Tomoko asks her students to think about composers as authors, and to try to figure out what each composer is trying to say. Those composers each represent different lives and ways of thinking – and each resonates with Tomoko in unique ways. She also recounts stories about several.
Tomoko knows that Franz Schubert was recognized for his vocal talent as a youth, and caught the attention of Salieri, who became his most influential teacher. Schubert’s singing sensitivity led to his composing songs specifically for the voice of a young soprano he met.
Chopin also tended to dedicate his music to specific individuals, Tomoko notes. Speaking of Chopin’s compositional style, Tomoko remarks, “His music can be very quiet. Chopin hardly touched the keyboard when he played.” She continues, “Chopin, Lizst and Mozart were first performers before they were composers so their works are more natural to play.”
In contrast, Schumann was never a performer, and his compositions are harder to play. Tomoko explains, “His arabesque melody is more manmade than organic. “His mind becomes the melody, but it is hard to teach a student to play his music. You need a lot of spirit and imagination.”
Tomoko remarks that Lizst also didn’t go to nature for his inspiration; Lizst was a very religious man, and later in life he joined a monastery. “Lizst’s philosophy is so beautiful,” says Tomoko, who feels his mentality in his music.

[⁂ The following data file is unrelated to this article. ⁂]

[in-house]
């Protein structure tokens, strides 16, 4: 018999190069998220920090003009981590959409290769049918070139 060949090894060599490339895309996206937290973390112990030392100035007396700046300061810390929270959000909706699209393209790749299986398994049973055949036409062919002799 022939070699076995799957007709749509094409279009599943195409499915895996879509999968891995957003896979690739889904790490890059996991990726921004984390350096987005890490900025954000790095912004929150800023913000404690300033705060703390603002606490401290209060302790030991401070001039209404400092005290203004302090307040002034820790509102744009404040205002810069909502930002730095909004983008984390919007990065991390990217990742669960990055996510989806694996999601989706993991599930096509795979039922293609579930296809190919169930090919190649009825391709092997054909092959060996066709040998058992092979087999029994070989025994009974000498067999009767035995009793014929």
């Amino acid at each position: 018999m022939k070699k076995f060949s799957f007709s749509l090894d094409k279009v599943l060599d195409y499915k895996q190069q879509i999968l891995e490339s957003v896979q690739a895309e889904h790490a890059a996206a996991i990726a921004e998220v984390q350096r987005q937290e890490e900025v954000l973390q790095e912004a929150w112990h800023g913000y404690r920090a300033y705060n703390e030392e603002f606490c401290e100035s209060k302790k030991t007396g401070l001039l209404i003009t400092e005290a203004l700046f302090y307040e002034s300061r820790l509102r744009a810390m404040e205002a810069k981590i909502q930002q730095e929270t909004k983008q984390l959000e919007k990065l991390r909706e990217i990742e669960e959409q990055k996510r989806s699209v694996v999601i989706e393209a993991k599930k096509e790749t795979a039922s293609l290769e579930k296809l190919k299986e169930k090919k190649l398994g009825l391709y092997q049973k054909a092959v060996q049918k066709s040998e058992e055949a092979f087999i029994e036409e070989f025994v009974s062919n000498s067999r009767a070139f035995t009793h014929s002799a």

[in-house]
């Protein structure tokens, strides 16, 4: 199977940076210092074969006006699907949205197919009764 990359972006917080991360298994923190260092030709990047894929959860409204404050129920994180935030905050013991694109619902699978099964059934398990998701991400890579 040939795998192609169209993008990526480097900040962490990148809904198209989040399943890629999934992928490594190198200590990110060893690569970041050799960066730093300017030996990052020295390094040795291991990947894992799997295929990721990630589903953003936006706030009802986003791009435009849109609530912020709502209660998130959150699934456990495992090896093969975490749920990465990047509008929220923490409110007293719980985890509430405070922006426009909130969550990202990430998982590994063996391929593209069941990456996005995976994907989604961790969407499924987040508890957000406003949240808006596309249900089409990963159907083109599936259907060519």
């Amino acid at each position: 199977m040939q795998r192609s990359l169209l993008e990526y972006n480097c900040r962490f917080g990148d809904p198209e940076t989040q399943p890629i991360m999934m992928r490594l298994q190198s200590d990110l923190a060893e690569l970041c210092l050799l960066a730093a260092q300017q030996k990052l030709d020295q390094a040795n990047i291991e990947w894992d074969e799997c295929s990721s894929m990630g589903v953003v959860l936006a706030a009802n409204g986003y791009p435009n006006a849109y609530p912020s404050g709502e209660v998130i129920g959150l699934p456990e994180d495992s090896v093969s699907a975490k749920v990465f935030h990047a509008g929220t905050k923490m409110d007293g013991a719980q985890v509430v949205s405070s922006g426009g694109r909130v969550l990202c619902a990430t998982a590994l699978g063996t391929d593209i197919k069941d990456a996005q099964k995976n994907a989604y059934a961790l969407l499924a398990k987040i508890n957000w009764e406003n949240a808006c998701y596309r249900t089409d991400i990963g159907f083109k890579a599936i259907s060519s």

Bach, too, was more methodological. Tomoko explains, “Bach’s older brother was very strict; even at night they had to copy fugues. Bach was also very mathematical.” Bach’s math ability is also evident in his compositions. Bach even figured out a way to recalculate the key intervals of the harpsichord so that it wouldn’t have to be retuned when playing different keys.
“Beethoven is closer to nature,” Tomoko says. “He also has very strong emotions inside.” Tomoko uses Beethovens’ Fidelio as an example of Beethoven’s power, “and yet it is all balanced,” she says, appreciating Beethoven’s ability to express his inspiration and emotion as a finely orchestrated composition.
And who would guess that Mozart liked kittens and cats when he was grown up? Tomoko knows.
You can hear the composer “speaking” when Tomoko performs. Compare the styles of several composers mentioned above in Tomoko Hagiwara’s album Beach, Beethoven, Chopin, Schumann at https://www.cdbaby.com/cd/tomokohagiwara2.